Dye Another Day
Nancy came up for a workshop, and we knitted and dyed. The reknitting comes later, watch this space.
First we were treated to Nancy's Table O' Samples:
(which we messed up even before she explained what each area was)
Here's a preview of what we were looking forward to:
Self striping sock yarns. Of our own. Our own choice of yarn, our own colors. We were like pigs in mud, wiggling with happiness.
So we began. We set up the knitting machines Nancy brought, we attached yarn, and threw the carriage back and forth (I was remonstrated for going too fast. Me?) See how serene Sue is:
(note the box of band aids! Danger ahead!)
Sue2, diligent, cheerful, and with proper posture:
Patricia, here just finishing off a sock blank, with a pile of blanks to her right, ready for dyeing:
And these? My knitting. This is not what it is supposed to look like (anarchy reigned) but I saved them anyway. They will be fine. Trust me (famous last words):
I'm not sure if we were Nancy's most demanding class, or if this is par for the machine knitting course: we kept her running as stitches were dropped, carriages stuck, and whole knitting dropped to the floor. We ripped, we knit again, we prevailed, and beat those little machines into submission. We had blanks.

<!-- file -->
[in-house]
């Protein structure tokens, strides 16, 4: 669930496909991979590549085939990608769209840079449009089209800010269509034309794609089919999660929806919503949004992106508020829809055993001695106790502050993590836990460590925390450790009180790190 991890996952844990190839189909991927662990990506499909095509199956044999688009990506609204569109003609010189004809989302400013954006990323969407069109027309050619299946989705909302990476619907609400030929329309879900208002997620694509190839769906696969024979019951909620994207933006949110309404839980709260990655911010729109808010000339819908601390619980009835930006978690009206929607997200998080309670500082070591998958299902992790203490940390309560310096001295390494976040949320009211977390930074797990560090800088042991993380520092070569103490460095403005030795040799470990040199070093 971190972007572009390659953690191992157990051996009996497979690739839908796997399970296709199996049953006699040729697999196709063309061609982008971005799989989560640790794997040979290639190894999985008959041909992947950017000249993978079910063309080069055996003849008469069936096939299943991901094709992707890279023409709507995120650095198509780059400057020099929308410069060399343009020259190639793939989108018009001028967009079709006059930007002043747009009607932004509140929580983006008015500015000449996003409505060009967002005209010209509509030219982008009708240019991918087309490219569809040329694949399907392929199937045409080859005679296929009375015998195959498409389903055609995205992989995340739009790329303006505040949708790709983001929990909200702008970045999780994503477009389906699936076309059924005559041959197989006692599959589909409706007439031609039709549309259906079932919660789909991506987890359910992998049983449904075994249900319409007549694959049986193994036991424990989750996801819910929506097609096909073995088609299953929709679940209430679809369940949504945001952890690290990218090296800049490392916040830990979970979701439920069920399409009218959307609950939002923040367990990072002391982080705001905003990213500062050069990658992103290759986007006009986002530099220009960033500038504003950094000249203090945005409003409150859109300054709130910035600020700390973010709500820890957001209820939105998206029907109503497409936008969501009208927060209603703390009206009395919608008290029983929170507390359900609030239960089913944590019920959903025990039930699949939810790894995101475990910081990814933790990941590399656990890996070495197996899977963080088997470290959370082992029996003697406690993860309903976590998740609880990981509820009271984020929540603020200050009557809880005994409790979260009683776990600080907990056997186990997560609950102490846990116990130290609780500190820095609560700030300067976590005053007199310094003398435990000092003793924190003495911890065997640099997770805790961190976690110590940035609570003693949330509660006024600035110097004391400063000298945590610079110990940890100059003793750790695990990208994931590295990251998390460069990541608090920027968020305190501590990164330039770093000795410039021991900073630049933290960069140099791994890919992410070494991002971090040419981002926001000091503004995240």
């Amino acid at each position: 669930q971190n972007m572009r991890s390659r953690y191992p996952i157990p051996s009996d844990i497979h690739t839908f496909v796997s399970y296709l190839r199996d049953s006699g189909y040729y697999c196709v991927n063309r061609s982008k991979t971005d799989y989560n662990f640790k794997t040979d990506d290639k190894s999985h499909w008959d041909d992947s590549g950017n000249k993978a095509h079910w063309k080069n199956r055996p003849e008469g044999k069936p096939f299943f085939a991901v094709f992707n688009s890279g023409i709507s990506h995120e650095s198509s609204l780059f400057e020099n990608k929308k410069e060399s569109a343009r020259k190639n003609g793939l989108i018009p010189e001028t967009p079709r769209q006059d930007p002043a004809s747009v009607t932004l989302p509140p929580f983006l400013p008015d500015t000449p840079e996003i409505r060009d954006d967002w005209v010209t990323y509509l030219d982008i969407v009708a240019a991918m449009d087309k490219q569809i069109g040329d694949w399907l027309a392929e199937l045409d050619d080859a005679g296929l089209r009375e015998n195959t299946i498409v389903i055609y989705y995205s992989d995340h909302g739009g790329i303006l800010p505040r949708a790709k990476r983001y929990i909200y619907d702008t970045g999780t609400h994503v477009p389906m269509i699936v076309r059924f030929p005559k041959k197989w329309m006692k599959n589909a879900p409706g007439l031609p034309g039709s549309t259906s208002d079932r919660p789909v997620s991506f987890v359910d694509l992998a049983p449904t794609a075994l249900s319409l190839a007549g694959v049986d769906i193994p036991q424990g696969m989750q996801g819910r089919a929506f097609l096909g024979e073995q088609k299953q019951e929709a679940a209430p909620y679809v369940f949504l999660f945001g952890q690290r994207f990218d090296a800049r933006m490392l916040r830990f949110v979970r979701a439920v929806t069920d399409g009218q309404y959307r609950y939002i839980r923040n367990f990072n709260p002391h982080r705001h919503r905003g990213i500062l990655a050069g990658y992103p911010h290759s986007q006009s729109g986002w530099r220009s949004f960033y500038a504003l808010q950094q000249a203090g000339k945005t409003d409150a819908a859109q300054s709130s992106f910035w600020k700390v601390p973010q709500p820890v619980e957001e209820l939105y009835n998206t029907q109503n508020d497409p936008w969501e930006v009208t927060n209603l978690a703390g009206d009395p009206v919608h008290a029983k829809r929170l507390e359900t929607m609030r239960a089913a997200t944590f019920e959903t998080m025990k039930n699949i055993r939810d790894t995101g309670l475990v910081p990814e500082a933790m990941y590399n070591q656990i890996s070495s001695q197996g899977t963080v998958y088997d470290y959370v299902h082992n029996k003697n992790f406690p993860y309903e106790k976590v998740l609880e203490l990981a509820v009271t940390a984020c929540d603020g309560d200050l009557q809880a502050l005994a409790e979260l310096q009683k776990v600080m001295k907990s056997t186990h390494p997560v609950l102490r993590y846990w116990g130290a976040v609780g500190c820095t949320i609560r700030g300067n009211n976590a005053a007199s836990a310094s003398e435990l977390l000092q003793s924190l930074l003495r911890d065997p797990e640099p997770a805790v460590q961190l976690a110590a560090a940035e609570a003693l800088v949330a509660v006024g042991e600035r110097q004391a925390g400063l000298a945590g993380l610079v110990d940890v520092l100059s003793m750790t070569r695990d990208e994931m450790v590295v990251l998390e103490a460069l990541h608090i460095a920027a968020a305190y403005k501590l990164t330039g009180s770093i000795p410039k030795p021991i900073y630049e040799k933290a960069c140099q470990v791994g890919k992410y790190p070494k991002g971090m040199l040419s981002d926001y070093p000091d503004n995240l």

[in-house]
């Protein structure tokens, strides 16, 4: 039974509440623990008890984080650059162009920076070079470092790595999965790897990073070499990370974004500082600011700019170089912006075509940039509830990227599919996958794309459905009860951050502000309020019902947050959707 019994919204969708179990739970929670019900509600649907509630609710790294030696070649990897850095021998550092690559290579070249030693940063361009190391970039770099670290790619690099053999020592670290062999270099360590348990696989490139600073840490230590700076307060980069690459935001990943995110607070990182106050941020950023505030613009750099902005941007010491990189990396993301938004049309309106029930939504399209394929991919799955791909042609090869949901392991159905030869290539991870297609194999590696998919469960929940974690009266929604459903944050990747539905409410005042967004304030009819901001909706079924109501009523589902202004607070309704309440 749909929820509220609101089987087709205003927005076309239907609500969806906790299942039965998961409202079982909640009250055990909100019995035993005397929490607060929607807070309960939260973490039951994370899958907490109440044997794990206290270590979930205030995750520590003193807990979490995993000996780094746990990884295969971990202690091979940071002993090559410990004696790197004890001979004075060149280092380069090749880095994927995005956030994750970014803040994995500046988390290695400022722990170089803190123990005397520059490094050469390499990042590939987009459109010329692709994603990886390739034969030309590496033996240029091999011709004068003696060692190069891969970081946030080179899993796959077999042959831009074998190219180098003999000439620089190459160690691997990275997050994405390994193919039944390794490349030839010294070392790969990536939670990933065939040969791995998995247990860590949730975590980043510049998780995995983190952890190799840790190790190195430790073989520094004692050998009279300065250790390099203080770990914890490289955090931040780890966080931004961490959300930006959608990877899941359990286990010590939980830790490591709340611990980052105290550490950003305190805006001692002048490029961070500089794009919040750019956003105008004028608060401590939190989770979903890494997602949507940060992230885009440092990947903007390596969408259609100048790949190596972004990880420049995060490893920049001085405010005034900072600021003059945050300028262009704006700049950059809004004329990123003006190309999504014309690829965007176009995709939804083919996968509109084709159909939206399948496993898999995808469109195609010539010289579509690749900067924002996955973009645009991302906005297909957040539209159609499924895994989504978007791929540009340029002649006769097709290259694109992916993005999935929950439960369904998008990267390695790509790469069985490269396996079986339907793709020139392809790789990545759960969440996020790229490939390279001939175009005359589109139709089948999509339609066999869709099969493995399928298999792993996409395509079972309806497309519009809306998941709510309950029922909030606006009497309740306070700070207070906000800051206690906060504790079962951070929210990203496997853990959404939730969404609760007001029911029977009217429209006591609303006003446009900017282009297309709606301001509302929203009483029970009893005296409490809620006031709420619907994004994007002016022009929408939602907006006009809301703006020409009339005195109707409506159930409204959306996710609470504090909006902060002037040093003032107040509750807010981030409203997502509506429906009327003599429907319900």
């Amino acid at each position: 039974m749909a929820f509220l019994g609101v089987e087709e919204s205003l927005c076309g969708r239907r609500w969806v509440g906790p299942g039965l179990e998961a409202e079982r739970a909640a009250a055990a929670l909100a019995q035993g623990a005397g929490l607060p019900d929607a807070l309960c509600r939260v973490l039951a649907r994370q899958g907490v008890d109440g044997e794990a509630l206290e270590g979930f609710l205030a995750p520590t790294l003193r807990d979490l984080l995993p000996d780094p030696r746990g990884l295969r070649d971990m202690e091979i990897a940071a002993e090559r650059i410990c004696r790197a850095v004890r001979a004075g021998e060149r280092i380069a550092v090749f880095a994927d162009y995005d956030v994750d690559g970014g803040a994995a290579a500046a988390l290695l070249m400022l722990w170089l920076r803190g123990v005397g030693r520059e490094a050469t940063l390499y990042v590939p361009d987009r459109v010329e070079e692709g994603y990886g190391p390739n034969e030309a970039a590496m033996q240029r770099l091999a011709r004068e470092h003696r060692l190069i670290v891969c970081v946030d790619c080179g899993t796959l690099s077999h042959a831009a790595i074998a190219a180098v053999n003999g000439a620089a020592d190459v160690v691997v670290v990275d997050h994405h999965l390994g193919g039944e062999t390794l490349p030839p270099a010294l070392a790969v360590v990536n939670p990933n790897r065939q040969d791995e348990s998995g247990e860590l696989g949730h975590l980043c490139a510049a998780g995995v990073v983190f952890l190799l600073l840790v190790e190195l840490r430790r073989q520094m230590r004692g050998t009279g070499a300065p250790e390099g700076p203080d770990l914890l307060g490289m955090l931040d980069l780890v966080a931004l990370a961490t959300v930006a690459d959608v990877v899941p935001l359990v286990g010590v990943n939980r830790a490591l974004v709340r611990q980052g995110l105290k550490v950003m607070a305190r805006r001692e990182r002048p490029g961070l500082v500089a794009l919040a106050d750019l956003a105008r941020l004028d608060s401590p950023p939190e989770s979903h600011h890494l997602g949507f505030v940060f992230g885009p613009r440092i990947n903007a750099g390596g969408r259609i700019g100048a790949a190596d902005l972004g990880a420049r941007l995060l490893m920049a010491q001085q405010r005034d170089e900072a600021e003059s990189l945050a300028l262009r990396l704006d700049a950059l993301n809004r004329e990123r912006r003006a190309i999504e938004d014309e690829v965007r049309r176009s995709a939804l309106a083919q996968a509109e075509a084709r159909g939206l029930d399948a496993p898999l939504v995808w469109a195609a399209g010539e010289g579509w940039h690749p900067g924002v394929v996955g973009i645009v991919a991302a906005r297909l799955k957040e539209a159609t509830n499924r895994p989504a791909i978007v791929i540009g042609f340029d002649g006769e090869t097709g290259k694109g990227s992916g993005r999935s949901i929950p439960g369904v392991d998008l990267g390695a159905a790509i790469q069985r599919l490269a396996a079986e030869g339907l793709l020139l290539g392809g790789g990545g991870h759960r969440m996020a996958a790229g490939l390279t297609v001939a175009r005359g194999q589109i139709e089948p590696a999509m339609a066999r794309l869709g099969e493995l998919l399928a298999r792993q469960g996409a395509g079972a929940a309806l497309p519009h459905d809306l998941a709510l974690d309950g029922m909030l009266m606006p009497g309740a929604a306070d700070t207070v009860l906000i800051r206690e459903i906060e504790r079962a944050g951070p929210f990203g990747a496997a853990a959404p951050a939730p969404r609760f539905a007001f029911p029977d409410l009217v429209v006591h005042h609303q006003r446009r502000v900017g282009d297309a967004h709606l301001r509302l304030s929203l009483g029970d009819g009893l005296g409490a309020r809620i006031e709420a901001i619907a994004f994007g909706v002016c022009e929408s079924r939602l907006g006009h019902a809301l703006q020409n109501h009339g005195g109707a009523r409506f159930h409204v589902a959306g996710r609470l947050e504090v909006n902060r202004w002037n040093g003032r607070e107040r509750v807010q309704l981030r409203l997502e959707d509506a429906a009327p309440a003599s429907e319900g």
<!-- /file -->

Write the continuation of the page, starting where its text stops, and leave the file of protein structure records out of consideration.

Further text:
Day two: We dyed.
Patricia was the only non-dyer among us, and she listened diligently, did all the math, and dyed her sock blank these beautiful melon colors:
Once Nancy felt like we had a grip on the process, she left, to beat the ski traffic home. And then chaos reigned. Numbers went out the window, we no longer weighed and measured, mutiny occurred.
These are my sock blanks. The colors? Whatever anyone had left in their cups. We were mixing fools:
Perilously close to camoflage colors: so me (not!). But they are socks, lowly socks, experiments, as it were.
Dyes were mixed and traded, and paint brushes wielded. Knitting was painted. Knitting was steamed. We even unwrapped and washed the blanks, before they cooled. Zoot alors!
Lindsey, whose previous mop up skeins were published in this post, did mop up skeins, and mop up blanks. Things got a little competitive though, as we all started using knitted blanks for mop ups: Lindsey got fewer and fewer of the spills. So she got creative, and painted in a variety of ways. I'll wait until I get shots of the finished knitting to go into more details, but it was fun, and she was inventive.
The steamer was turned off, bundles were sorted, some even rinsed, and the wine came out. We flopped down in a stupor. Two days, knitting and dyeing, pot luck lunches and dinners out, ending with wine. I tell you, I'd pay to do this. Ooops! I did.